Feeling stressed? Of course you are. You have too much on your plate, deadlines are looming, people are counting on you, and to top it all off, you still have holiday shopping to do. You are under a lot of pressure – so much that at times, you suspect the quality of your work suffers for it. You find yourself forgetting things, your thinking lacks clarity, and your creative juices refuse to flow.
This is life in the modern workplace. It is more or less impossible to be any kind of professional these days and not experience frequent bouts of intense stress. The difference between those who are successful and those who aren’t is not whether or not you suffer from stress, but how you deal with it when you do. In the spirit of Nine Things Successful People Do Differently, here are nine scientifically-proven strategies for defeating stress whenever it strikes.
1. Have self-compassion
Self-compassion is, in essence, cutting yourself some slack. It’s being willing to look at your mistakes or failures with kindness and understanding – without harsh criticism or defensiveness. Studies show that people who are self-compassionate are happier, more optimistic, and less anxious and depressed. That’s probably not surprising. But here’s the kicker: they are more successful, too. Most of us believe that we need to be hard on ourselves to perform at our best, but it turns out that’s 100 percent wrong. A dose of self-compassion when things are at their most difficult can reduce your stress and improve your performance, by making it easier for you to learn from your mistakes. So remember that to err is human, and give yourself a break.
2. Think about the “Big Picture”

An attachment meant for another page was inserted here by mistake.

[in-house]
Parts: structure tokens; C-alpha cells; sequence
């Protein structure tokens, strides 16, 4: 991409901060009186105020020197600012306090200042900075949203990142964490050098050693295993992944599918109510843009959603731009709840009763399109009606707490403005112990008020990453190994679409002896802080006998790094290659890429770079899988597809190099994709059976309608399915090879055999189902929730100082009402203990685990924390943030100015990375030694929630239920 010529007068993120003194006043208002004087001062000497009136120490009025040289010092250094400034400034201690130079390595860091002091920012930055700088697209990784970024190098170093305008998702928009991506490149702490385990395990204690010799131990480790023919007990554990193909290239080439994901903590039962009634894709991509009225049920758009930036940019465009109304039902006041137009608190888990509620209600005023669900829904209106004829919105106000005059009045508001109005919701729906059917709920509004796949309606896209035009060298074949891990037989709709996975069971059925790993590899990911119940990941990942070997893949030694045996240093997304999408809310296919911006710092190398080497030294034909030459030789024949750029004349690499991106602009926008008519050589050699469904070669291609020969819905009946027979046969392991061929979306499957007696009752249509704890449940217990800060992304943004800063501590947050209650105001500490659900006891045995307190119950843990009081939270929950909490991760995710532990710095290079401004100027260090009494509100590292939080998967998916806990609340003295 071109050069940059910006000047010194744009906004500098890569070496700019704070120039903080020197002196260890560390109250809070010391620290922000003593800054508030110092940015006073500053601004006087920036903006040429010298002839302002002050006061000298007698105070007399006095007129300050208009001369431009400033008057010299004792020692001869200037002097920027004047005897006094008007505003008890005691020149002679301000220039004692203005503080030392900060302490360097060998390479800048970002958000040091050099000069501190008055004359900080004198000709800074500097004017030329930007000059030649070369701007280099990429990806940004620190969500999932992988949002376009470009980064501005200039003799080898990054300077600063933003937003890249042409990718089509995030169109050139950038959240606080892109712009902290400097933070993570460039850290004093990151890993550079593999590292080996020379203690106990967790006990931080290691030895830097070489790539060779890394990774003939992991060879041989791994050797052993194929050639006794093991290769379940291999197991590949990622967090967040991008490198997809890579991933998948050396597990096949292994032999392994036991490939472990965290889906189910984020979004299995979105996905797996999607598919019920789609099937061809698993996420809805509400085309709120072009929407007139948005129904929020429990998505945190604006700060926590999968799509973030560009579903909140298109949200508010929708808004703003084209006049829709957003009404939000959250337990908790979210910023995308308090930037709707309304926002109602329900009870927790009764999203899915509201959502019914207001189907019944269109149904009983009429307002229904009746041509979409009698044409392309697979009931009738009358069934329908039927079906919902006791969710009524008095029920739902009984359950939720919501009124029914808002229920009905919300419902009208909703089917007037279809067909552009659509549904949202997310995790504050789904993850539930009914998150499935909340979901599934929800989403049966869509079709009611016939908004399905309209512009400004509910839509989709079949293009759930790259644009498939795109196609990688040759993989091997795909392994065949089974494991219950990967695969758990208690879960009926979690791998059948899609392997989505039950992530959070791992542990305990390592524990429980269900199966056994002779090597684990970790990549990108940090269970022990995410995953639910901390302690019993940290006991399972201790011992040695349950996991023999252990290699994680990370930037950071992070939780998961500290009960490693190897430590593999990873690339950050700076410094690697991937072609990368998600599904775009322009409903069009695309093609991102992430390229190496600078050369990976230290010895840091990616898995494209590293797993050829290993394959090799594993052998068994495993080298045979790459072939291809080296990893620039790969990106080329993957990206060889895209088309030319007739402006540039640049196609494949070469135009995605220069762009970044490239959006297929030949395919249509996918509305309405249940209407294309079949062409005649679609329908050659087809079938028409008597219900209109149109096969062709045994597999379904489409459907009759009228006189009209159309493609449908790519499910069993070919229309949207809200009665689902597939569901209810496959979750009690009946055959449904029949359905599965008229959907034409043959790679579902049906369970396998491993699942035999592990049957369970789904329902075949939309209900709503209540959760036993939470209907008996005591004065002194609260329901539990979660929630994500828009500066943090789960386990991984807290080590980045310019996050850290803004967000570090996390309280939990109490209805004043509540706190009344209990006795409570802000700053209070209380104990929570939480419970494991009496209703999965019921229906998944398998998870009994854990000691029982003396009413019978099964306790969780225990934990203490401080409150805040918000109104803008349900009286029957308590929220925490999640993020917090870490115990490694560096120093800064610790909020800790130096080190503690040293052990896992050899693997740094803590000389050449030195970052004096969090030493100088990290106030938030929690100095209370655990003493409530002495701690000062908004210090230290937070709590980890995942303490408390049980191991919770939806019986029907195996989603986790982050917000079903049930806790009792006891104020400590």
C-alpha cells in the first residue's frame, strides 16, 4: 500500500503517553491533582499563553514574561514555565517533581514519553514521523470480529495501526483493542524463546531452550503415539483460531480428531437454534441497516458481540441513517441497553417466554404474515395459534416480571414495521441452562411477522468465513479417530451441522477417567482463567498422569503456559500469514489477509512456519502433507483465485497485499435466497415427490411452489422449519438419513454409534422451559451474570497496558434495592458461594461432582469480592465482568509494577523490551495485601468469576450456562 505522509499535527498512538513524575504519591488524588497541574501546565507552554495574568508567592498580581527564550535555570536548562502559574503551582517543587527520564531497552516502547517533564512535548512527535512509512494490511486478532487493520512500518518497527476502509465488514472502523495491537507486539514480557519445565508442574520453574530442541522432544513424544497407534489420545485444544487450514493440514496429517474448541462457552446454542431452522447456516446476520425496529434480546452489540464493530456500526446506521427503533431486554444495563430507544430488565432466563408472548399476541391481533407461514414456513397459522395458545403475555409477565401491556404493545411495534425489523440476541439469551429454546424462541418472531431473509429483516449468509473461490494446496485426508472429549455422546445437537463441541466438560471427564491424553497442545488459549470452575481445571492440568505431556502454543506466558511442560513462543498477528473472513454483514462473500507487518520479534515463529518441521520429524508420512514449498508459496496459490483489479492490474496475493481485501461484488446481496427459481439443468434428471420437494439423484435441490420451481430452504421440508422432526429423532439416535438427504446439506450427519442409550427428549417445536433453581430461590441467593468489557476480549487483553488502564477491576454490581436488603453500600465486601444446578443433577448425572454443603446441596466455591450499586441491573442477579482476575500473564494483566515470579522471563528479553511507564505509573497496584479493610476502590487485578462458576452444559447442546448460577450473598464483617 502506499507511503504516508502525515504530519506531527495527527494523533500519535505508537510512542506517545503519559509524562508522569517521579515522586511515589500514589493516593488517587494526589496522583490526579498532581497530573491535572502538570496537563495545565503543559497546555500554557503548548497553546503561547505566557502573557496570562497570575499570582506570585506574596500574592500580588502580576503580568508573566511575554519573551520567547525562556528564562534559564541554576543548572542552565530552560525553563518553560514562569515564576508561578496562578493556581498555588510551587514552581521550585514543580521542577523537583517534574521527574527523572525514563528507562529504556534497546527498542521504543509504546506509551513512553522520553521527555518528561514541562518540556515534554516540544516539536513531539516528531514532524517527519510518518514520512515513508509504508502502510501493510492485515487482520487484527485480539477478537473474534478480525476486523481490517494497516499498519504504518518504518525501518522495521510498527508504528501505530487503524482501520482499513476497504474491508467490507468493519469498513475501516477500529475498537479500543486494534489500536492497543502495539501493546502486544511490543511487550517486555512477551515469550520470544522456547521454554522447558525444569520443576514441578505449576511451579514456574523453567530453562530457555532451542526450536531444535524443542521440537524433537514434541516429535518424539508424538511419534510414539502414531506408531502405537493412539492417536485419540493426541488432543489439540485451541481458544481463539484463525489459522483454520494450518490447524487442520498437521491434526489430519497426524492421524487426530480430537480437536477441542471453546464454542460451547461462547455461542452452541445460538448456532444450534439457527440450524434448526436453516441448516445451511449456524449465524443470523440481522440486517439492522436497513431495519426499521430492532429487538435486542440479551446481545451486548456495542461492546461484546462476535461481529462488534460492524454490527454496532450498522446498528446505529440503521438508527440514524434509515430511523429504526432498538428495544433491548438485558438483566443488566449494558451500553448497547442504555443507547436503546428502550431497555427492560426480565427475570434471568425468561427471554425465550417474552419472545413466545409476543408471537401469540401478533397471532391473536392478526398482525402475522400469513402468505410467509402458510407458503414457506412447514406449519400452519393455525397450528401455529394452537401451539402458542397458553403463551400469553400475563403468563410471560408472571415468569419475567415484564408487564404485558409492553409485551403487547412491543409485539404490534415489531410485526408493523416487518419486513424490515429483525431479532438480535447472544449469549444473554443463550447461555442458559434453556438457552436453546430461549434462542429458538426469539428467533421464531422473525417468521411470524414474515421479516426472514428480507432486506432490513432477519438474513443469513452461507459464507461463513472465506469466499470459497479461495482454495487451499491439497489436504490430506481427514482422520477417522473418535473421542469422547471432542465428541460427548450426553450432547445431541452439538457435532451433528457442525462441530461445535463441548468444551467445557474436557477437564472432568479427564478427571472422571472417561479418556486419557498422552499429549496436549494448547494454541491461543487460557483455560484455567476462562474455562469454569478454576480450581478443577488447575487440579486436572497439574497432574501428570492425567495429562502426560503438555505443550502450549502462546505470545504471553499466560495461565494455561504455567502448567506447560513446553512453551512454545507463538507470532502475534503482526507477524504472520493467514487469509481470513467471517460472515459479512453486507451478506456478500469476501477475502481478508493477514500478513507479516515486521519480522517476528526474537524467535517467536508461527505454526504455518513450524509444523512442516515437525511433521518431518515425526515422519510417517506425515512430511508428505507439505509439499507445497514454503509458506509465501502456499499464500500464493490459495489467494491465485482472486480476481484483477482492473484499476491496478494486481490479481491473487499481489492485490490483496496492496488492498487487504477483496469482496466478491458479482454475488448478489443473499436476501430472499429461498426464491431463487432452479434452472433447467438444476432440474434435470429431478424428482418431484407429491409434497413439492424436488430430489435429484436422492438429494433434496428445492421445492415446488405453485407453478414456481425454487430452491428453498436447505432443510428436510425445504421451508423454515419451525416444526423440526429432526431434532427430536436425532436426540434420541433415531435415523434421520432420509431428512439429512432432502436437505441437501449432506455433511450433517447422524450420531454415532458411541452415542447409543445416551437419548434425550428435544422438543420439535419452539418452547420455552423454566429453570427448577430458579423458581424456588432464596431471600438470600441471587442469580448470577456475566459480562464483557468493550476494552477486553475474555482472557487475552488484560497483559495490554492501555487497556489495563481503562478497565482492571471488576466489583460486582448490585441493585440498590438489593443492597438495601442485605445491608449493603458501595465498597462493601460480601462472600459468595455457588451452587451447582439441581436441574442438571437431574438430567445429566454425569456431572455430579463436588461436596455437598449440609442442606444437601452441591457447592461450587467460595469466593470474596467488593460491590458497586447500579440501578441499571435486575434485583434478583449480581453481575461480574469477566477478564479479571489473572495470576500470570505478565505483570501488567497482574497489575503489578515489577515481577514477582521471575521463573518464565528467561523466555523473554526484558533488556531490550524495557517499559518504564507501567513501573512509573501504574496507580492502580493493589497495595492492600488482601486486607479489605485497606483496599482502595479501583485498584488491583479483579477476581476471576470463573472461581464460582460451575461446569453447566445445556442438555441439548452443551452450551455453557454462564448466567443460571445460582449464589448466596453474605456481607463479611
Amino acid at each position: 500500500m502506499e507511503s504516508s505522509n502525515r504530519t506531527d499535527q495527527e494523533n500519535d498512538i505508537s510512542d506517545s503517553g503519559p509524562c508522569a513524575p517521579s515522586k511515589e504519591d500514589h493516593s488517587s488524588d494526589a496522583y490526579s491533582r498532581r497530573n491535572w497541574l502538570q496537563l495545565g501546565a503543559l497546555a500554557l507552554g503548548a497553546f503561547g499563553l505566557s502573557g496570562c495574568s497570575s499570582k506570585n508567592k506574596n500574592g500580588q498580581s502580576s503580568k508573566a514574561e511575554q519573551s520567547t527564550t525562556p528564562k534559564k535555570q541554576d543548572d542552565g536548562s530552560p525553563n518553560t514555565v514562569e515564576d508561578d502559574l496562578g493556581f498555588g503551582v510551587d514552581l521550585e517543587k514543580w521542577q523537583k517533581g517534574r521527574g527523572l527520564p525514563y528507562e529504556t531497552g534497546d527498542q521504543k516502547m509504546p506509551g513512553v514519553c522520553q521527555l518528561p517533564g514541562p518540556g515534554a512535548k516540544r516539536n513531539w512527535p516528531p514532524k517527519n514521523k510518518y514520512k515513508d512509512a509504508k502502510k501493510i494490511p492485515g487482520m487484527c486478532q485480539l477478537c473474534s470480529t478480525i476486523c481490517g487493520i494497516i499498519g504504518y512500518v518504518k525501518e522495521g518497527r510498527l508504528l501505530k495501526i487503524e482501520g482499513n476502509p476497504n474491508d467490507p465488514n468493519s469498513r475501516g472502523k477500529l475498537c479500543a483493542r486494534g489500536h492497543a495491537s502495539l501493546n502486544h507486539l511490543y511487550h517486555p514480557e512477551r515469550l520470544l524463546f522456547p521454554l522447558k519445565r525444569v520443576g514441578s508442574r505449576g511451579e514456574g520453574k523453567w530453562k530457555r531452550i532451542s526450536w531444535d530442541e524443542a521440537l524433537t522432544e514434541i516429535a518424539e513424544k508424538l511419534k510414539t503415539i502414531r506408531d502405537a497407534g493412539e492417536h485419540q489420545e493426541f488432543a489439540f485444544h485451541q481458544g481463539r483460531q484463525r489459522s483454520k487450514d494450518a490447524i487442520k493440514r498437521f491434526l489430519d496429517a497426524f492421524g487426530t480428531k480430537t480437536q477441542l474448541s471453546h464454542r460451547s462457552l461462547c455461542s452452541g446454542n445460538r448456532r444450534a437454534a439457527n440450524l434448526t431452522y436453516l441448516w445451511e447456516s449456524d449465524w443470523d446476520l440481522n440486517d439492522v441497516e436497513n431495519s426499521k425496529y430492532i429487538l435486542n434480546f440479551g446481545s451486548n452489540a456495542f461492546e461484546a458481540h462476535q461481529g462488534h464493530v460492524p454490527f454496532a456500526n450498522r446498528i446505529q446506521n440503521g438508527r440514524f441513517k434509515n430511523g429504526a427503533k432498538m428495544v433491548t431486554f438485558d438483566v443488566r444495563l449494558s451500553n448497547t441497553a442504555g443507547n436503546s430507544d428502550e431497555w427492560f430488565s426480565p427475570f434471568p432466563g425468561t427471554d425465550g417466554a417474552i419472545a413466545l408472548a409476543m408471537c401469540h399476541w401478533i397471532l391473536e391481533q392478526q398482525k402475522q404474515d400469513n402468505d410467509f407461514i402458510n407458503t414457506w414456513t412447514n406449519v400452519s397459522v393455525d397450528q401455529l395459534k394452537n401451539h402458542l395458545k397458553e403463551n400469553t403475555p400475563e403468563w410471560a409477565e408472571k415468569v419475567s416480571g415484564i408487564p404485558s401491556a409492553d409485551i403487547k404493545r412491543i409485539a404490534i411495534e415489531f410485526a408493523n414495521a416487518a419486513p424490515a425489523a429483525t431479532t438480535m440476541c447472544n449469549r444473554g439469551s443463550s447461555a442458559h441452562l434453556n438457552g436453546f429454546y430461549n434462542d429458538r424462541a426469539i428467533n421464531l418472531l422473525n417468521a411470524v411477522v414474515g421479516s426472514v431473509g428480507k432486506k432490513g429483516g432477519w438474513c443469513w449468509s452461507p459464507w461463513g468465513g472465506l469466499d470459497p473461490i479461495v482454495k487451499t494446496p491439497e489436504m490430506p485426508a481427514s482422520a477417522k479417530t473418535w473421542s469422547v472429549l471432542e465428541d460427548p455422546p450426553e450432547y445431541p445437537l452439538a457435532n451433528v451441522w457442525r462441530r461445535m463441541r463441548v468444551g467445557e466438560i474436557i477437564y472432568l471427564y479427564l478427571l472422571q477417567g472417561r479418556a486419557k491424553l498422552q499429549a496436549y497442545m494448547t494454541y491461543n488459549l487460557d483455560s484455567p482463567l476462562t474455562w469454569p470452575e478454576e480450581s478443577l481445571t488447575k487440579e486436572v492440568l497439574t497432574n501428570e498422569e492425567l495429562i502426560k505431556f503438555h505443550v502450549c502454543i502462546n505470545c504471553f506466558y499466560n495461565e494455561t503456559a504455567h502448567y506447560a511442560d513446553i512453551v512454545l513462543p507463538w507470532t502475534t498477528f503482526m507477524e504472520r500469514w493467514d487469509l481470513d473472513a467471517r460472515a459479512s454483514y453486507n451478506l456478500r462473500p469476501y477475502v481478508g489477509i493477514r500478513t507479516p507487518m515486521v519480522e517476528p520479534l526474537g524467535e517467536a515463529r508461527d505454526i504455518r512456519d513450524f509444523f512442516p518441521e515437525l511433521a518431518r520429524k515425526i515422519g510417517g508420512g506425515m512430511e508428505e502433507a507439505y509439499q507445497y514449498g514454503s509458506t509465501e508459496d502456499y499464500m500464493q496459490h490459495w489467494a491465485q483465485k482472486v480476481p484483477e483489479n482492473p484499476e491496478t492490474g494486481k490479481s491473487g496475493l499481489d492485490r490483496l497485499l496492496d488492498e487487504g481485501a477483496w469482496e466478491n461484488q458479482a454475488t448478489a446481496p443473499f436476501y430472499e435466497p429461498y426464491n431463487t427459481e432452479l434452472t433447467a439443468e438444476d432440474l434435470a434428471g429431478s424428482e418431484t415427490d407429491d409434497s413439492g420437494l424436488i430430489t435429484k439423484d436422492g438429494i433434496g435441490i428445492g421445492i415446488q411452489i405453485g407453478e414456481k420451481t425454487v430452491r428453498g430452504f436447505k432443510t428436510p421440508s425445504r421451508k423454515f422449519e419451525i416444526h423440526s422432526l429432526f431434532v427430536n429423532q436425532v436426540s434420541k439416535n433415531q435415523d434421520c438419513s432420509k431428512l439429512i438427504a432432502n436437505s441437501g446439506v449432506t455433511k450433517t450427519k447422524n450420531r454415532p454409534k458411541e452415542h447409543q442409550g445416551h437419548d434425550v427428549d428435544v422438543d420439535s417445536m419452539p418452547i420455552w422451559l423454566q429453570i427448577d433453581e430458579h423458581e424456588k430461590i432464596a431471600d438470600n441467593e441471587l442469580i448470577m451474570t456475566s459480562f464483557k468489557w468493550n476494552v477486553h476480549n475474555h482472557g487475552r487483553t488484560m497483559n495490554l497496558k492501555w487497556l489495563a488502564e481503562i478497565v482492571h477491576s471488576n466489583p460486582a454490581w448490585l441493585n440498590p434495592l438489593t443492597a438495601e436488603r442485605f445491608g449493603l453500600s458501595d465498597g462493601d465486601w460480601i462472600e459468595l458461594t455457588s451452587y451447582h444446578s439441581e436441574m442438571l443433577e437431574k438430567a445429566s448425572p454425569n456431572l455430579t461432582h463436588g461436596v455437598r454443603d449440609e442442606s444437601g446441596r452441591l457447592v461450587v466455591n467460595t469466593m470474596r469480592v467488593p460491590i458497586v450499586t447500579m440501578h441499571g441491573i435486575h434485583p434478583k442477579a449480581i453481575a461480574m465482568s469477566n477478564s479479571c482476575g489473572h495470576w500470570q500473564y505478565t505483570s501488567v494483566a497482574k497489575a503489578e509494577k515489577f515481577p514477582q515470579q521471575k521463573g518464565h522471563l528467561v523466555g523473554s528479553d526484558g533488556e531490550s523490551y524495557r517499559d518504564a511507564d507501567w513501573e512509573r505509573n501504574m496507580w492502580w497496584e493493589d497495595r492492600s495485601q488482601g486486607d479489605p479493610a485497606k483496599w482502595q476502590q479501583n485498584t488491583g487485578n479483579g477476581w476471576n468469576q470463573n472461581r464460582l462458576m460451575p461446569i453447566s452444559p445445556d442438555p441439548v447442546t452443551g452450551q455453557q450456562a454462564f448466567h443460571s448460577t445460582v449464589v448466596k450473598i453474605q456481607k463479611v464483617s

Anything you need or want to do can be thought of in more than one way. For instance, “exercising” can be described in Big Picture terms, like “getting healthier” – the why of exercising – or it can be described in more concrete terms, like “running two miles” – the how of exercising. Thinking Big Picture about the work you do can be very energizing in the face of stress and challenge, because you are linking one particular, often small action to a greater meaning or purpose. Something that may not seem important or valuable on its own gets cast in a whole new light. So when staying that extra hour at work at the end of an exhausting day is thought of as “helping my career” rather than “answering emails for 60 more minutes,” you’ll be much more likely to want to stay put and work hard.
3. Rely on routines
If I ask you to name the major causes of stress in your work life, you would probably say things like deadlines, a heavy workload, bureaucracy, or your terrible boss. You probably wouldn’t say “having to make so many decisions,” because most people aren’t aware that this is a powerful and pervasive cause of stress in their lives. Every time you make a decision - whether it’s about hiring a new employee, about when to schedule a meeting with your supervisor, or about choosing rye or whole wheat for your egg salad - you create a state of mental tension that is, in fact, stressful. (This is why shopping is so exhausting – it’s not the horrible concrete floors, it’s all that deciding.)